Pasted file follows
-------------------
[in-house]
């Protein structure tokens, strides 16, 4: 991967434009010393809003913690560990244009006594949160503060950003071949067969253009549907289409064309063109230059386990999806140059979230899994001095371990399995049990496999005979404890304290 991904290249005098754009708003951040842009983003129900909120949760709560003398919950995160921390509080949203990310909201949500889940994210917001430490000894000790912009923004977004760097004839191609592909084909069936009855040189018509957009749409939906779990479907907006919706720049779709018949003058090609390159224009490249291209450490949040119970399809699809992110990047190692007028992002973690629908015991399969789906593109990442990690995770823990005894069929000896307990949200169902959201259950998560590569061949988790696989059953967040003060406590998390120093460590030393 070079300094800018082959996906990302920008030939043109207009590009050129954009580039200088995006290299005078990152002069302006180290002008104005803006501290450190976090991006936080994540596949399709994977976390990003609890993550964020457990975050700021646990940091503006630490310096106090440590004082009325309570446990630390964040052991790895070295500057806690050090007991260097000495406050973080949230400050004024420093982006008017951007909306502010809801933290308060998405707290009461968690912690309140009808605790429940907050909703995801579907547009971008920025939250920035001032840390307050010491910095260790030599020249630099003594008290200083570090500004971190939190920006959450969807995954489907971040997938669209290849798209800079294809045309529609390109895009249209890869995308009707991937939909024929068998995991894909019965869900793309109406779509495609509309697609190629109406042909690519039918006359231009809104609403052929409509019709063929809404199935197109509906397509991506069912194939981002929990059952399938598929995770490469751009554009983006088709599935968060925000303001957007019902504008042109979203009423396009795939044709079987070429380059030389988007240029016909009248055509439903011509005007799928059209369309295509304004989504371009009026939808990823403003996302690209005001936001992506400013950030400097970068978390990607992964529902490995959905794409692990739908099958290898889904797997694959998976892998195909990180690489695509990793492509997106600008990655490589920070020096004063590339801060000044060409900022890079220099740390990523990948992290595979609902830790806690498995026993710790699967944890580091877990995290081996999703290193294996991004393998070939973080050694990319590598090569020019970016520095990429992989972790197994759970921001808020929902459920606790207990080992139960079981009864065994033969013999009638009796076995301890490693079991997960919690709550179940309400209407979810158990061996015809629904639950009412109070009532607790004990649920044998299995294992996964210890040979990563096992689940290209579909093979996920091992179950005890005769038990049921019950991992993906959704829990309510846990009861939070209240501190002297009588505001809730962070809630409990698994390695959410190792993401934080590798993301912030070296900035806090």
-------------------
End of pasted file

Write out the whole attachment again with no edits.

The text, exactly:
[in-house]
């Protein structure tokens, strides 16, 4: 991967434009010393809003913690560990244009006594949160503060950003071949067969253009549907289409064309063109230059386990999806140059979230899994001095371990399995049990496999005979404890304290 991904290249005098754009708003951040842009983003129900909120949760709560003398919950995160921390509080949203990310909201949500889940994210917001430490000894000790912009923004977004760097004839191609592909084909069936009855040189018509957009749409939906779990479907907006919706720049779709018949003058090609390159224009490249291209450490949040119970399809699809992110990047190692007028992002973690629908015991399969789906593109990442990690995770823990005894069929000896307990949200169902959201259950998560590569061949988790696989059953967040003060406590998390120093460590030393 070079300094800018082959996906990302920008030939043109207009590009050129954009580039200088995006290299005078990152002069302006180290002008104005803006501290450190976090991006936080994540596949399709994977976390990003609890993550964020457990975050700021646990940091503006630490310096106090440590004082009325309570446990630390964040052991790895070295500057806690050090007991260097000495406050973080949230400050004024420093982006008017951007909306502010809801933290308060998405707290009461968690912690309140009808605790429940907050909703995801579907547009971008920025939250920035001032840390307050010491910095260790030599020249630099003594008290200083570090500004971190939190920006959450969807995954489907971040997938669209290849798209800079294809045309529609390109895009249209890869995308009707991937939909024929068998995991894909019965869900793309109406779509495609509309697609190629109406042909690519039918006359231009809104609403052929409509019709063929809404199935197109509906397509991506069912194939981002929990059952399938598929995770490469751009554009983006088709599935968060925000303001957007019902504008042109979203009423396009795939044709079987070429380059030389988007240029016909009248055509439903011509005007799928059209369309295509304004989504371009009026939808990823403003996302690209005001936001992506400013950030400097970068978390990607992964529902490995959905794409692990739908099958290898889904797997694959998976892998195909990180690489695509990793492509997106600008990655490589920070020096004063590339801060000044060409900022890079220099740390990523990948992290595979609902830790806690498995026993710790699967944890580091877990995290081996999703290193294996991004393998070939973080050694990319590598090569020019970016520095990429992989972790197994759970921001808020929902459920606790207990080992139960079981009864065994033969013999009638009796076995301890490693079991997960919690709550179940309400209407979810158990061996015809629904639950009412109070009532607790004990649920044998299995294992996964210890040979990563096992689940290209579909093979996920091992179950005890005769038990049921019950991992993906959704829990309510846990009861939070209240501190002297009588505001809730962070809630409990698994390695959410190792993401934080590798993301912030070296900035806090």